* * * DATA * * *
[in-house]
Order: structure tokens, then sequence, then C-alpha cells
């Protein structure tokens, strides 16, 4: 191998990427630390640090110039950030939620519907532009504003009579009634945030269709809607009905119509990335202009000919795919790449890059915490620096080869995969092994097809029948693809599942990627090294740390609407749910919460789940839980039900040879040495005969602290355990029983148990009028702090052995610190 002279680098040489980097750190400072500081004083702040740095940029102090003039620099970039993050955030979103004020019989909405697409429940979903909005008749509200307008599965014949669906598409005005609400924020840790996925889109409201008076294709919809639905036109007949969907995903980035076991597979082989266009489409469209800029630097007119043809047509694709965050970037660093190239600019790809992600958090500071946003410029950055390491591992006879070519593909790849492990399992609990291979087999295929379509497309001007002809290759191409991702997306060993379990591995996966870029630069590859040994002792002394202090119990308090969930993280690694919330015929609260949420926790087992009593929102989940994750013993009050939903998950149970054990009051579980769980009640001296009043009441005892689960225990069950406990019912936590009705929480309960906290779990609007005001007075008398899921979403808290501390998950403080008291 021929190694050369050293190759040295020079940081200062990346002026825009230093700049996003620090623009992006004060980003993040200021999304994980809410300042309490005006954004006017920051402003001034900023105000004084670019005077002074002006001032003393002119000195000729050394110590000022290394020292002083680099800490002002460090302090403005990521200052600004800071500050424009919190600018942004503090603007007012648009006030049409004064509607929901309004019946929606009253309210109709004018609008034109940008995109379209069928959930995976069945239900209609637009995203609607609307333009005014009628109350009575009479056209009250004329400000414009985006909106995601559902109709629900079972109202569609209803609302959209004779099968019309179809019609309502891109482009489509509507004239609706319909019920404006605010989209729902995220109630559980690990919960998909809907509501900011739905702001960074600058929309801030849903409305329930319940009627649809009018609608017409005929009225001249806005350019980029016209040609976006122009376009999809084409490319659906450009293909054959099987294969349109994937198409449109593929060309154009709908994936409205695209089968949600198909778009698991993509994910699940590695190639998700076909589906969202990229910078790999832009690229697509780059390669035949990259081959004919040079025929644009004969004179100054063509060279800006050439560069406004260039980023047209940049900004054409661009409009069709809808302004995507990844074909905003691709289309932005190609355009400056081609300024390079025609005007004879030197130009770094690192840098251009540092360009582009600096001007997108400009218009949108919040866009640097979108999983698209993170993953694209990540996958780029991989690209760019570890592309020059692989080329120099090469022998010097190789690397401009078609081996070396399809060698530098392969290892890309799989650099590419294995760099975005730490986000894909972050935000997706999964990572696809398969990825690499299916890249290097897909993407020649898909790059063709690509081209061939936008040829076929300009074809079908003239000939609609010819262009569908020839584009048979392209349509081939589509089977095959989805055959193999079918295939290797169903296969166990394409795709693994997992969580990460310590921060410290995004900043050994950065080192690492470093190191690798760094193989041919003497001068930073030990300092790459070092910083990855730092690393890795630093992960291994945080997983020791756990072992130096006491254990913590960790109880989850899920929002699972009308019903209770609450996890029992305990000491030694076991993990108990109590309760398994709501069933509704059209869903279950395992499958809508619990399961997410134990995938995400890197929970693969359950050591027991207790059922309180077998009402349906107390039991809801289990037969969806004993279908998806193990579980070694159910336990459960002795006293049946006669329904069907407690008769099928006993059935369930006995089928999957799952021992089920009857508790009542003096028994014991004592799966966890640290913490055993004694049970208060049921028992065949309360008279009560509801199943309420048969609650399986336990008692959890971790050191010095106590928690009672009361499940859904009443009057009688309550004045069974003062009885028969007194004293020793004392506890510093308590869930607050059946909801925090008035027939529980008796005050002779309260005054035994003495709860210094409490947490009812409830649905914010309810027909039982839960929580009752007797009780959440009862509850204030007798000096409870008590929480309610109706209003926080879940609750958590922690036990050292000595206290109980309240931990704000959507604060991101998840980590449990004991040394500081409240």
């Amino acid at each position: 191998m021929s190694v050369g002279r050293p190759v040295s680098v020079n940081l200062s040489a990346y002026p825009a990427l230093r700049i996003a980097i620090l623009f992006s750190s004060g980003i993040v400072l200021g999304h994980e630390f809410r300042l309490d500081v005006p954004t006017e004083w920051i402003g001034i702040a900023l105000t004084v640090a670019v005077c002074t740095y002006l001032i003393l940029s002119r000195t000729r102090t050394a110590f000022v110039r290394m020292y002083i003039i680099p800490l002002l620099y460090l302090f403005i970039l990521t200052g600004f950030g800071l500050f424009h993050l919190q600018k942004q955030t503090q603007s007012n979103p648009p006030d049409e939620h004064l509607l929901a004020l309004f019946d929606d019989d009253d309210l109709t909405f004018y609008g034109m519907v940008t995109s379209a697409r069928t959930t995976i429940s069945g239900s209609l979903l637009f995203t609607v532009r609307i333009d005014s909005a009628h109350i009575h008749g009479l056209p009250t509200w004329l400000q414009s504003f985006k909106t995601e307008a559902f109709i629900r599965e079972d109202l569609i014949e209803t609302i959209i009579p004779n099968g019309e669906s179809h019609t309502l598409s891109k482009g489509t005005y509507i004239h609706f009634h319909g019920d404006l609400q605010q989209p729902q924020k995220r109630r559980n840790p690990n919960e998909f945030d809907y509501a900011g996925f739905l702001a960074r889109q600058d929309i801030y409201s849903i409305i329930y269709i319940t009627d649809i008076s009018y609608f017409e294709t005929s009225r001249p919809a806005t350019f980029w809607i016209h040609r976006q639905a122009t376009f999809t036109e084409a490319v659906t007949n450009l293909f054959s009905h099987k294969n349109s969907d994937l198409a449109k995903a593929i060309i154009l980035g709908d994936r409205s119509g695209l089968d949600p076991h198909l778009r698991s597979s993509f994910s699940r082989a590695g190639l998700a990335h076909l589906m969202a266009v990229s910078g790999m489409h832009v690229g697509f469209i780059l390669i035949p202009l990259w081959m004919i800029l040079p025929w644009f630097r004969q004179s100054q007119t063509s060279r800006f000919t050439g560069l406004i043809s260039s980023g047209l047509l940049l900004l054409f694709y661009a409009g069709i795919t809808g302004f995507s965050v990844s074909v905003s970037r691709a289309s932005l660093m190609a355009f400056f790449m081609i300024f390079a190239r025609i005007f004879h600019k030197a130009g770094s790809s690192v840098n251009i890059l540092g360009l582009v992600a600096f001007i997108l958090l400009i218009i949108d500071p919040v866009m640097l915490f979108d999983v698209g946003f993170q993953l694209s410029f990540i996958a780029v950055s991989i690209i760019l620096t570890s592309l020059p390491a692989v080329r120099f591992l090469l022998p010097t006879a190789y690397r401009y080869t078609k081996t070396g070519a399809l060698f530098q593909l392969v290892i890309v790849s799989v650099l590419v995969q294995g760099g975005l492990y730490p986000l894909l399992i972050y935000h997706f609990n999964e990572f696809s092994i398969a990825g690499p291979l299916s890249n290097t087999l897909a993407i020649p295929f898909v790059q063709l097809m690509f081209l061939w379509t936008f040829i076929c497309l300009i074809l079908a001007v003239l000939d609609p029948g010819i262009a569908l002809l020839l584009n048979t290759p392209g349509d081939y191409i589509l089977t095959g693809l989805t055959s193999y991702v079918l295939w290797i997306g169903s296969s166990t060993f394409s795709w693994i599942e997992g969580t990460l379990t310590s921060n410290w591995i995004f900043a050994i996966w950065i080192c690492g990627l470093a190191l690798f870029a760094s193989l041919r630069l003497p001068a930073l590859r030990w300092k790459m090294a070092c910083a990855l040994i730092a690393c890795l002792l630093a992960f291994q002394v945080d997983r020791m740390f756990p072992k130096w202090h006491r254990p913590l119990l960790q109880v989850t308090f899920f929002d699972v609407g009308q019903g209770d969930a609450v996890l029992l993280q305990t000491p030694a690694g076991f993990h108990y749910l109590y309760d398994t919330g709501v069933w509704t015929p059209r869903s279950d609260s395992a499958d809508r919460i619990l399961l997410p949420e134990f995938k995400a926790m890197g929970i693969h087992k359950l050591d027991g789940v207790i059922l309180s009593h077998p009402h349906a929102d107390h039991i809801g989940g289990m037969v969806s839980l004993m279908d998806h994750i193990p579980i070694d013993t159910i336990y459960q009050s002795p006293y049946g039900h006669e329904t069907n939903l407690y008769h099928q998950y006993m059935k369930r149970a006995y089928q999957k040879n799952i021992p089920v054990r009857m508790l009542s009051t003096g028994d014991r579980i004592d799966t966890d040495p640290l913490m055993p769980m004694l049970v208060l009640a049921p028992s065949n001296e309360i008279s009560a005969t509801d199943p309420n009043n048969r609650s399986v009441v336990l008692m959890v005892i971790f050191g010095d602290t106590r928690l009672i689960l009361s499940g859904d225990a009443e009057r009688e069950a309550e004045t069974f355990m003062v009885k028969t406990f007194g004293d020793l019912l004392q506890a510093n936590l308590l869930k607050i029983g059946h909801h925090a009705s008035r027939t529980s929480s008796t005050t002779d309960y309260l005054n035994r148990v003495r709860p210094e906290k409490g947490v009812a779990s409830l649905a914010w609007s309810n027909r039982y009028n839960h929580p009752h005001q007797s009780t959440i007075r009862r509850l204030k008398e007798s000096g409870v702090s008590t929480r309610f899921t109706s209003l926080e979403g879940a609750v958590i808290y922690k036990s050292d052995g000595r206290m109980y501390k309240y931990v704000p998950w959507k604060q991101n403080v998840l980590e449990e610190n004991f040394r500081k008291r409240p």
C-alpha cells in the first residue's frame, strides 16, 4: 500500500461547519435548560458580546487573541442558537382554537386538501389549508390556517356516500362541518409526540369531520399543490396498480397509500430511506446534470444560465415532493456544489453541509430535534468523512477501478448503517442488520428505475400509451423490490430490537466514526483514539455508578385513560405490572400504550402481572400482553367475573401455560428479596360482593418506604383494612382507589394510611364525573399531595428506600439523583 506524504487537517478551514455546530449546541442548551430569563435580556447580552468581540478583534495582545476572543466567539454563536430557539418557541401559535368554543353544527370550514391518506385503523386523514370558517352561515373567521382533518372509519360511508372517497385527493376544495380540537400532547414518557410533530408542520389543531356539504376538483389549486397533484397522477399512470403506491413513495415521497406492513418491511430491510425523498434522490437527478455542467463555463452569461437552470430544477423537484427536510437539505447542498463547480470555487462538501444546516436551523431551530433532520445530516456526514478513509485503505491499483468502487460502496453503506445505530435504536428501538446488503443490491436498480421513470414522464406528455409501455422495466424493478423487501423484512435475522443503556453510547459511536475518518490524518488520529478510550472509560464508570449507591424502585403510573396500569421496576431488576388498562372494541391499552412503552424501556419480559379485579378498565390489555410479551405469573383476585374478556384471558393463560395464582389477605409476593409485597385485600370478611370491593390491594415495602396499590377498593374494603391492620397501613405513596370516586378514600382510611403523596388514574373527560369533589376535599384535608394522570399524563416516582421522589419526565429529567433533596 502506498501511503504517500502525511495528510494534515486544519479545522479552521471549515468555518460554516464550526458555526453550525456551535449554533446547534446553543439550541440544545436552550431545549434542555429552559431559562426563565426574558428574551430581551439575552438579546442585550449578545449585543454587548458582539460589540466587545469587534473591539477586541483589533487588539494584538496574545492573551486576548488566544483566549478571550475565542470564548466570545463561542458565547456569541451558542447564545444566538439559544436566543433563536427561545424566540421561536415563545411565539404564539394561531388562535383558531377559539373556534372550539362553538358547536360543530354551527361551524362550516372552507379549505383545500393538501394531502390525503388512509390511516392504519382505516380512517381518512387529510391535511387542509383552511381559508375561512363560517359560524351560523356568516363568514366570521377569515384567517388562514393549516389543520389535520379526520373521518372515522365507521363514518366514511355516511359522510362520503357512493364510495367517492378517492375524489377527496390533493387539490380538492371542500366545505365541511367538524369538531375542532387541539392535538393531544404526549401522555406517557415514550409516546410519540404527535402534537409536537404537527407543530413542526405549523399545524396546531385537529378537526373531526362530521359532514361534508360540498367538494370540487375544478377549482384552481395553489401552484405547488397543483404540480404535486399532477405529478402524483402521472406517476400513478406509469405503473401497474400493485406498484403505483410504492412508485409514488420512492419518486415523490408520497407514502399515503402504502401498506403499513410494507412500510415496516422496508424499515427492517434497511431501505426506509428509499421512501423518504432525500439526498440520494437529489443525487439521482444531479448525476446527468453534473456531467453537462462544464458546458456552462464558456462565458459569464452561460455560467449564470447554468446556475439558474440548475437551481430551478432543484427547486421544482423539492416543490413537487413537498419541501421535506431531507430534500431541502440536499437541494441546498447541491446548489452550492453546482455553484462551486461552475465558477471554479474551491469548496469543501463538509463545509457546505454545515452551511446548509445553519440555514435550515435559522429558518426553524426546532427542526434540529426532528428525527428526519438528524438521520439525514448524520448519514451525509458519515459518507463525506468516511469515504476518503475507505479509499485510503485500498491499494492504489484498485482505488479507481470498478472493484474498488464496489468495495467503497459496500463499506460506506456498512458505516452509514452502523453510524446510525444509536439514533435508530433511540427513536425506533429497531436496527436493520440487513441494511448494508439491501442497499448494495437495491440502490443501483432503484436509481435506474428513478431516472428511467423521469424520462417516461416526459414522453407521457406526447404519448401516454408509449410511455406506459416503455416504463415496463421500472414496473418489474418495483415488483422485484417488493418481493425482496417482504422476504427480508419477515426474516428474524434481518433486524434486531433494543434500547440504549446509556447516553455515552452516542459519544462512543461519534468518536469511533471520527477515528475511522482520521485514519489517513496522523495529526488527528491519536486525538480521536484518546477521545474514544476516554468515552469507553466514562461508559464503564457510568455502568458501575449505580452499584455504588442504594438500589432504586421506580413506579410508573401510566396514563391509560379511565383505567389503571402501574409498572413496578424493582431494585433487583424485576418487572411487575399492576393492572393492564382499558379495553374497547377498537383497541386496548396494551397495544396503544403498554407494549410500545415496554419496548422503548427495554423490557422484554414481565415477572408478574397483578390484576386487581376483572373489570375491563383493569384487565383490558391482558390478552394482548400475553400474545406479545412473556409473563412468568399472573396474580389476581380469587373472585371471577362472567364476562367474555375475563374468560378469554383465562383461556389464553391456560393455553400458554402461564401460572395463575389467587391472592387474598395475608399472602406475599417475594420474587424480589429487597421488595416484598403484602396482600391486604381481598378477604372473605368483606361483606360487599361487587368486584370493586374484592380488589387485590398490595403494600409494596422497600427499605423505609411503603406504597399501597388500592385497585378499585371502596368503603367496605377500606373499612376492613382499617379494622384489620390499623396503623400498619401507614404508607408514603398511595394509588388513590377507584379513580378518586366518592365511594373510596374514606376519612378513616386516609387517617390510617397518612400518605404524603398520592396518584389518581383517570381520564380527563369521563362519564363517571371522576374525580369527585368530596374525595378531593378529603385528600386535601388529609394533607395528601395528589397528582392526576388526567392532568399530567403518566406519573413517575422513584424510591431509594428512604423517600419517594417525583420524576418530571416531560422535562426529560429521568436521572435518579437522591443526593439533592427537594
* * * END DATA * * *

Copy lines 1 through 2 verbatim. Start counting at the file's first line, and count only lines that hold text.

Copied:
[in-house]
Order: structure tokens, then sequence, then C-alpha cells